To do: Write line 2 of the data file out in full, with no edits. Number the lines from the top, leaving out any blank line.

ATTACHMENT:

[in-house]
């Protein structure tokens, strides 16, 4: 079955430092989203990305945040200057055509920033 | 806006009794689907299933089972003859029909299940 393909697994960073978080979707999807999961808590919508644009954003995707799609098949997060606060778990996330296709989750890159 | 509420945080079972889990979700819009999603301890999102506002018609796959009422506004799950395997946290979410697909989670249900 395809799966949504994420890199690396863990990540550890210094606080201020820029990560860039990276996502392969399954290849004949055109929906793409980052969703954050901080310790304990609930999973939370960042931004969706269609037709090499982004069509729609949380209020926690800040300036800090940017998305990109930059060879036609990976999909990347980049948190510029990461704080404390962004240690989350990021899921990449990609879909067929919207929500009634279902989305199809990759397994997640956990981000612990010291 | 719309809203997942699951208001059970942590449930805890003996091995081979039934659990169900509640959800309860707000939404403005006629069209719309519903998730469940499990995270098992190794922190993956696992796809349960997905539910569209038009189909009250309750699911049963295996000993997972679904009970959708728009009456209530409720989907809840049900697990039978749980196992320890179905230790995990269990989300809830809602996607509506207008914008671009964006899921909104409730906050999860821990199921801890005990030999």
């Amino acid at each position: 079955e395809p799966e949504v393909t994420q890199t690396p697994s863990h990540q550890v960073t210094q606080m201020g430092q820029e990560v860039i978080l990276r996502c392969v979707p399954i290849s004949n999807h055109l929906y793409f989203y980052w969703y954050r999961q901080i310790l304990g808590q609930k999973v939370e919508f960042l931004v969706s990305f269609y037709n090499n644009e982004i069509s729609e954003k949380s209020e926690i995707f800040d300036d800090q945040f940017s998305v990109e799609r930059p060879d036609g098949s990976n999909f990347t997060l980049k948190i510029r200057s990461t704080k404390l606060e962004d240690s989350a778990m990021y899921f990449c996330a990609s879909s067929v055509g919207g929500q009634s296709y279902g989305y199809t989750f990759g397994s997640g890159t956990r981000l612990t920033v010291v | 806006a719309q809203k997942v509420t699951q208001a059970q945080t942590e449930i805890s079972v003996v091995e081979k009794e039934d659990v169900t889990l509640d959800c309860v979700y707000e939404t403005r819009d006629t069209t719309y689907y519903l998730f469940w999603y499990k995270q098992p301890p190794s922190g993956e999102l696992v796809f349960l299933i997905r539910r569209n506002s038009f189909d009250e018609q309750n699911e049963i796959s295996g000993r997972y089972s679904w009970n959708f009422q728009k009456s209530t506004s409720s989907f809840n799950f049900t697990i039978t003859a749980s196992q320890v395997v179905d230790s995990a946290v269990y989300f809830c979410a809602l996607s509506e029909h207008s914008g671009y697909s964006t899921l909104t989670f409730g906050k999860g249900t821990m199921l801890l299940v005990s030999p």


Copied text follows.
């Protein structure tokens, strides 16, 4: 079955430092989203990305945040200057055509920033 | 806006009794689907299933089972003859029909299940 393909697994960073978080979707999807999961808590919508644009954003995707799609098949997060606060778990996330296709989750890159 | 509420945080079972889990979700819009999603301890999102506002018609796959009422506004799950395997946290979410697909989670249900 395809799966949504994420890199690396863990990540550890210094606080201020820029990560860039990276996502392969399954290849004949055109929906793409980052969703954050901080310790304990609930999973939370960042931004969706269609037709090499982004069509729609949380209020926690800040300036800090940017998305990109930059060879036609990976999909990347980049948190510029990461704080404390962004240690989350990021899921990449990609879909067929919207929500009634279902989305199809990759397994997640956990981000612990010291 | 719309809203997942699951208001059970942590449930805890003996091995081979039934659990169900509640959800309860707000939404403005006629069209719309519903998730469940499990995270098992190794922190993956696992796809349960997905539910569209038009189909009250309750699911049963295996000993997972679904009970959708728009009456209530409720989907809840049900697990039978749980196992320890179905230790995990269990989300809830809602996607509506207008914008671009964006899921909104409730906050999860821990199921801890005990030999």